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dc.contributor.authorBoateng, Micheal
dc.date.accessioned2014-05-22T11:49:34Z
dc.date.available2014-05-22T11:49:34Z
dc.date.issued2014-05-22
dc.identifier.urihttp://hdl.handle.net/10464/5458
dc.description.abstractThis thesis invites geographers to pay more attention to public policy research by addressing the need to rethink fiscal decentralization policies in Ghana. By applying “Simandan’s wise stance in human geography” and “Grix’s building blocks of social research design”, I developed a conceptual framework that unites two incommensurable ontological and epistemological research positions in geography—the positive and normative positions. I used the framework to investigate two key research questions. First, does fiscal decentralization actually work in Ghana? Through quantitative analysis of empirical revenue and expenditure data (1994-2011) of local governments in Ghana, this study reveals significant issues of inefficiency, inequity, and unaccountability. Local governments generate less revenue, and therefore depend largely on central government transfers for developing their jurisdictions. Worse yet, these transfers are highly unpredictable in terms of amount and timing. Even though a multivariate regression analysis revealed that these transfers are apolitical, the actual disbursement formula tends to focus on equality instead of equity. Additionally, the unclear expenditure assignments in each locality make accountability difficult. In view of these problems, I addressed the question: why is fiscal decentralization held out as a good thing in Ghana? By drawing lessons from Foucault’s and Escobar’s critical discourse analysis, I traced a genealogy of Ghana’s fiscal decentralization. I found that the policy is held out as a good thing in Ghana because of the triangular operation of multiplicities of power, knowledge, and truth regimes at the local, national and international scale. I concluded that although nation-states remains a necessary causal link in fiscal decentralization policy process in Ghana, direct and indirect international involvement have profound effect on these policies. Therefore, rethinking fiscal decentralization involves acknowledging the complex intermingling effects that global, national, and local territories produce.en_US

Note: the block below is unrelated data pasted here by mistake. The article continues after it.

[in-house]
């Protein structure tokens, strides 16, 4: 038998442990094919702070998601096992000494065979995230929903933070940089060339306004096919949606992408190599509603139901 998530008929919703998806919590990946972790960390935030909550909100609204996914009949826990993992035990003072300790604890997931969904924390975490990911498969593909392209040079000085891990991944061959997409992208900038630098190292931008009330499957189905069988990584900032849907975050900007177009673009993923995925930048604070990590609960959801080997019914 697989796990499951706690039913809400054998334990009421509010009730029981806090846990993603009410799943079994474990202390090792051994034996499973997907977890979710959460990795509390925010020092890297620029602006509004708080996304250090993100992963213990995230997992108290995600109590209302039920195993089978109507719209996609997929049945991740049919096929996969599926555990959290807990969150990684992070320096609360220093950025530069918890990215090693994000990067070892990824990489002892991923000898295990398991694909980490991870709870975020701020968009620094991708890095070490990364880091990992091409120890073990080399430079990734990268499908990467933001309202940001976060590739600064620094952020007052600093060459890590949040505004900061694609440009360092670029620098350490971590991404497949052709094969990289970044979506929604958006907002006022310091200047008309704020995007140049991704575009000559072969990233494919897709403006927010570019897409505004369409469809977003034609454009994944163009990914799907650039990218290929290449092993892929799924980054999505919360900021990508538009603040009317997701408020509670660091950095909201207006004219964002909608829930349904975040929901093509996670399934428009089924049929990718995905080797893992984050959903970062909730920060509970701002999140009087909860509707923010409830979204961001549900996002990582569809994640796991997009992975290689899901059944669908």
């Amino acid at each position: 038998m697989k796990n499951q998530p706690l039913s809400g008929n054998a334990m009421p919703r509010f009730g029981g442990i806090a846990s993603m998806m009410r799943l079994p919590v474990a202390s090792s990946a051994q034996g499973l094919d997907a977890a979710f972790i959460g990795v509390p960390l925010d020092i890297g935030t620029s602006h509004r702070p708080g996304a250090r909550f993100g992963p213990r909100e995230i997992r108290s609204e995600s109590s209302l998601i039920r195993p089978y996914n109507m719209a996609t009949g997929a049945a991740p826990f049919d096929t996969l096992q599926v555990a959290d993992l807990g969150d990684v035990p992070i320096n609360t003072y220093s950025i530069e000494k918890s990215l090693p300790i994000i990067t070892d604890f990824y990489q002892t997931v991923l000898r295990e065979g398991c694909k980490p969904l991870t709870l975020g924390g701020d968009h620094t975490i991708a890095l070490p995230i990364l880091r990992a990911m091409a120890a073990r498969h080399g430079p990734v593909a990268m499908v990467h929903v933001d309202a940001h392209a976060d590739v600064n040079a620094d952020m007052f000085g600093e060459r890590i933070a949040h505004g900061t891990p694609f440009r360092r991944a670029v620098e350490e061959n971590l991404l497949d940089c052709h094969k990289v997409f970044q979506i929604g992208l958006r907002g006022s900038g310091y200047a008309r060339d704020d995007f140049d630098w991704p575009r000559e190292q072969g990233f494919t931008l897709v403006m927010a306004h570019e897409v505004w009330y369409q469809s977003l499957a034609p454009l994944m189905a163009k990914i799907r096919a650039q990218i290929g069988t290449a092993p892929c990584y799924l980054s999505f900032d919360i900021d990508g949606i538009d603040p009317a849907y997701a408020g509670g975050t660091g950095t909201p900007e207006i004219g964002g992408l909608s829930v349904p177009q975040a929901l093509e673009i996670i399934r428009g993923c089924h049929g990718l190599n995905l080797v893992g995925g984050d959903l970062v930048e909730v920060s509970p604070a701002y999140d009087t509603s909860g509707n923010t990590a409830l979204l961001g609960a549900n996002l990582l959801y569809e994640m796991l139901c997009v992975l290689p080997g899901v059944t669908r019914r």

dc.language.isoengen_US
dc.publisherBrock Universityen_US
dc.subjectFiscal decentralizationen_US
dc.subjectGhanaen_US
dc.subjectMixed Methodsen_US
dc.subjectLocal governmenten_US
dc.titleRethinking Fiscal Decentralization Policies in Developing Economies: A Case Study of Ghanaen_US
dc.typeElectronic Thesis or Dissertationen_US
dc.degree.nameM.A. Geographyen_US
dc.degree.levelMastersen_US
dc.contributor.departmentDepartment of Geographyen_US
dc.degree.disciplineFaculty of Social Sciencesen_US
dc.embargo.termsNoneen_US
refterms.dateFOA2021-08-07T02:07:49Z


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